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5 Curiosities about the song Wind of Change by Scorpions

Wind Of Change by Scorpions is a cult of rock music. Released in 1990, it is part of the eleventh album of the band, “Crazy World”. It is not just a song, because it is the anthem of the reunification of Germany and has accompanied the political and social changes of that time.

There are millions of articles on this topic. Here I report 5 curiosities about the song Wind of Change by Scorpions that maybe you don’t know!

5 Curiosities about the Wind of Change song by Scorpions

1) Scorpions are the second band in the world to have played in Russia during the cold war

For those who don’t remember, the cold war is the sort of ideological, political and economic opposition (without direct use of weapons) that occurred between the Soviet Union and the United States at the end of the Second World War. It lasted until the late 1980s. Symbol of this competition was the division of Germany into two parts, West and East, the latter under Russian influence.

In 1961 East Germany also began the construction of a wall (156 km long and almost 4 meter high) to cut the city of Berlin in half and prevent the free movement of people and goods.

The Scorpions began their career in 1965 in Hanover, West Germany, the antagonistic zone of the Russians. However they were the second western band to perform in Russia. In fact, they played in Leningrad in 1988.

Before them, only Uriah Heep, a British hard rock/progressive music group, performed in 1987 in Moscow. Queen also had a concert in Soviet territory but not in Russia. It is the Live Magic in Budapest in Hungary, in 1986.

The Scorpions in Leningrad were warmly welcomed by over 350,000 fans. This success led to the realization of the Moscow Music Peace Festival, a heavy metal and hard rock music festival which was held in the Lenin Stadium in Moscow in 1989. The Scorpions participated in this festival together with other internationally renowned artists, such as Mötley Crüe, Bon Jovi, Ozzy Osbourne, Cinderella.

2) The song Wind Of Change by Scorpions does not mention the fall of the Berlin Wall

The idea for Wind Of Change by Scorpions came to singer Klaus Meine on the wave of events that would lead to the fall of the Berlin Wall. So it wasn’t made up after that event, as many think. Meine began composing it in September 1989, following the 1988 Soviet Union tour and the Moscow Music Peace Festival of July 1989.

In those months in East Germany and Russia protests against the Soviet government became more insistent and that “wind of change” is the awakening of consciences. Officially the Berlin Wall fell on 9 November 1989 and the reunification of Germany ended on 3 October 1990.

The inspiration for the song came to singer Klaus Meine while he was in Moscow for the Moscow Music Peace Festival and was taking a boat trip in the Moscòva river. The first opening verse of the lyrics recalls that moment “I follow the Moskva down to Gorky Park”. Gorky Park (written “Gorkij”) is a park located on the banks of the Moscòva river.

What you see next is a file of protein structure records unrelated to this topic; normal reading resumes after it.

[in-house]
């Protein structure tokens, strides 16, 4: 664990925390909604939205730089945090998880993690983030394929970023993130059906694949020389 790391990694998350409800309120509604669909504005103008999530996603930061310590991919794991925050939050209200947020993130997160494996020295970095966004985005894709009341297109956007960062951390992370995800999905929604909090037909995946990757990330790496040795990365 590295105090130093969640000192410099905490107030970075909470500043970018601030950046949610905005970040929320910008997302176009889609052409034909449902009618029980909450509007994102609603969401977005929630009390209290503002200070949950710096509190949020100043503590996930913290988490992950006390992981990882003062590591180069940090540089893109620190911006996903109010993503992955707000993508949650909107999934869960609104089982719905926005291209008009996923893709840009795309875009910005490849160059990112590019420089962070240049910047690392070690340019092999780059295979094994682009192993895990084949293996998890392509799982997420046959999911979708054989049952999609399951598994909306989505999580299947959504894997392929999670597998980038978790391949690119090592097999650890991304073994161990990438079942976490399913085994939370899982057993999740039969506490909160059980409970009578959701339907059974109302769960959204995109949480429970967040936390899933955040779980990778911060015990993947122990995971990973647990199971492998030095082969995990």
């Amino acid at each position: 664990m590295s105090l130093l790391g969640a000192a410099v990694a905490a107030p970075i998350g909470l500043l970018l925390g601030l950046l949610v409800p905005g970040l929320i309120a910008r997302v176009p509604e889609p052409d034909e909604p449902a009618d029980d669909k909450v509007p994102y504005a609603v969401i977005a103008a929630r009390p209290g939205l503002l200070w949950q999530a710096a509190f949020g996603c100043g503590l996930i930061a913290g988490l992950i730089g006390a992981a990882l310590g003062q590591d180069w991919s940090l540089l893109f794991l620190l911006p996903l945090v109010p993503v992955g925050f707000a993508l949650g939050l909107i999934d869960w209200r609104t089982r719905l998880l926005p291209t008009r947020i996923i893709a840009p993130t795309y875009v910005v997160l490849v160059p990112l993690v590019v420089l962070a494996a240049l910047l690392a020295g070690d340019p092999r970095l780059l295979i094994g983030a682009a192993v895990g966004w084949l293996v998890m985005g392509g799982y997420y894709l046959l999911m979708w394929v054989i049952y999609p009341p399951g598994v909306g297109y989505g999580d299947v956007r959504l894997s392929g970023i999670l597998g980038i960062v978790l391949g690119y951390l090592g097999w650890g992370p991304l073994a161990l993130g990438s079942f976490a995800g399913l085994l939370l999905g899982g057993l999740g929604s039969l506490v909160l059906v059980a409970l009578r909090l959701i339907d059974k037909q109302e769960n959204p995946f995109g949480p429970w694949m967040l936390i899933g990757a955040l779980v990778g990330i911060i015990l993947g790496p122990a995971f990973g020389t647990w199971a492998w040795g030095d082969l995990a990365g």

3) In the video of Wind of Change there are not only images of the Berlin Wall

The Wind Of Change music video was released in 1991 (two years after composition) and shows some Scorpions concerts: at the Deutschlandhalle in Berlin in December 1990, at the 1989 Moscow Music Peace Festival and at The Wall – Live in Berlin in July 1990. We also see pictures of the construction and the destruction of the Berlin Wall. But not only.

This includes scenes from the crash of the Exxon Valdez supertanker in Alaska with the oil spill. Beijing Tiananmen Square protests in 1989. Nelson Mandela released in 1990. Polish leader Lech Wałęsa Nobel Peace Prize. There is also Pope John Paul II.

4) Where does the expression “Wind Of Change” come from?

The expression “Wind Of Change” comes from a speech by British Prime Minister Harold Macmillan for the Parliament of South Africa in Cape Town on February 3, 1960. The minister was traveling to Africa to visit the British colonies and realized that the territories needed their independence.

The process of decolonization began with the Labor government of 1945-51 but stopped with the conservative governments that went up to the government later.

Minister Harold Macmillan said in his speech: “The wind of change is blowing through this continent. Whether we like it or not, this growth of national consciousness is a political fact.”

5) The Russian and Spanish versions of Wind Of Change

There is also a Russian version of the song Wind Of Change, entitled “Ветер перемен” (“Veter Peremen”) that the Scorpions sang in front of the communist secretary Mikhail Gorbachev. There are also a version in Spanish “Vientos de Cambio”.

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